Uganda Flooded With E-Waste 'Clones'

According to a UN report, 27,000 computers were imported into Uganda in 2007. Of these units, only 4,000 were used computers. The vast majority of the rest were clones. Photo: Flickr/

For the people of Uganda, living on $2 a day is a reality. Purchasing a new computer probably doesn’t fit in to that reality. In fact, there are a mere 10 installed computers per 1,000 people in Uganda.

Knowing that, charities have popped up right and left to send donated computers to Africa. These tend to be the computers donated out of genuine good will by an individual trying to “help somebody in Africa.”

But countless other computers are sent overseas to Africa each year, either by companies looking to adopt the out-of-sight out-of-mind mentality to their e-waste problem (albeit a violation of the Basel Convention) or by “cloned” computer manufacturers looking to sell PC’s assembled from non-major brand parts at discounted prices.

Regardless of how the computers get there, parts of Africa have turned into a literal e-waste dumping grounds, where there is little or no means of properly treating and disposing of their hazardous components.

Omaha-based nonprofit, Computers for Africa (CFA), provides refurbished computers and labs; as well as hardware, maintenance and repair lessons; to students in rural Uganda. The organization receives computer donations from local businesses, then works with high school and college students to upload new software, clean, test and configure them to excellent working condition.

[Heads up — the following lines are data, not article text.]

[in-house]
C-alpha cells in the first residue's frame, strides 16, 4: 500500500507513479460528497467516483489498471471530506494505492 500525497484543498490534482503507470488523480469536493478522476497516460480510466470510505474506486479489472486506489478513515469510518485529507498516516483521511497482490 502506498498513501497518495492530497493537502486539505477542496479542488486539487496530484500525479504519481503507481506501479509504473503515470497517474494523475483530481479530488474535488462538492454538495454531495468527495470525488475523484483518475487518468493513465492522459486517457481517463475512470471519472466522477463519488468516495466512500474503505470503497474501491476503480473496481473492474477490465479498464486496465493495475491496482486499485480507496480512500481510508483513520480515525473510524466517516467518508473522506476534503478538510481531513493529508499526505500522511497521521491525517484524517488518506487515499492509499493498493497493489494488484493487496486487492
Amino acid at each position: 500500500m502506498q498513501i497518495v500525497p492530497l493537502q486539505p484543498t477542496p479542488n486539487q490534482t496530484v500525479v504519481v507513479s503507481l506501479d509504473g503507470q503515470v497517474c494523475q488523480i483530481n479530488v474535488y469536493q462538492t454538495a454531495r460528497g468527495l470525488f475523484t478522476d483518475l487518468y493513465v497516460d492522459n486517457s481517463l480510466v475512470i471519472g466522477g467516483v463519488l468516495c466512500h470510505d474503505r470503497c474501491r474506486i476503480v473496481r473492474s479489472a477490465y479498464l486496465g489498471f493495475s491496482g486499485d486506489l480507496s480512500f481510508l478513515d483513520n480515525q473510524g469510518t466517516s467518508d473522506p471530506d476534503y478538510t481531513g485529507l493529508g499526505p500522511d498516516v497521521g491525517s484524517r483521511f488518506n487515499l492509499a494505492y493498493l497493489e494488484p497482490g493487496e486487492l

The computers aren’t merely shipped overseas. They are shipped to the local CFA coordinator who has carefully vetted the applicants for factors including administrative leadership, sources of affordable energy and overall planning for the computer program. This commitment ensures the computers don’t become tech-trash a year after they are sent over.

Teachers from the recipient schools attend a two-week course in computer maintenance and repair and attend periodic workshops to keep skills up to date.

The organization hopes the adoption of quality refurbished technology will help control the influx of cloned computers as “dead clones are accumulating all over the country with little public outcry,” Herbert Busiku, Director of Ugandan Operations for CFA, told The Huffington Post.

A May 2008 report from the United Nations Industrial Development Organization (UNIDO) put the number of computers imported into Uganda in 2007 at 27,000 units. Of these units, only 4,000 were used computers. The vast majority of the rest were clones.

Read more
BBC Uncovers E-Waste Laws ‘Turned Toxic’
Apple Admits to Improper Hazardous Waste Disposal
Dell Bans E-Waste Exports to Developing Nations

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  1. Contact MIke Anane in Ghana if you want to know more about the environmental and public health impacts of ewaste shipments and dumping in Ghana. He is a Ghanaian Environmental Journalist and activist who has beendocumenting the impacts of ewaste and campaigning against ewaste shipments from the US and the EU for the past eight years. You can reach him on his cellphone 00233 244 656632 or

  2. First a question… what does this mean, “albeit a violation of the Basel Action Network”? Since when did this small Seattle political group become a law entity? The group has publicly attacked the United Nations and EPA based on shoddy statistics about the percentage of used electronics which are “waste”. The export to Africa needs reform, even if only 25% is obsolete waste then that 25% will build day by day and needs a solution. But Kenya’s solution – legislatively banning imports of working computers (passed last fall) and’s presentation in Ghana last December go too far.

    The solution is Fair Trade, not a boycott of the techies in Africa. is one organization promoting fair trade, there are others which don’t throw the baby out with the bath water.

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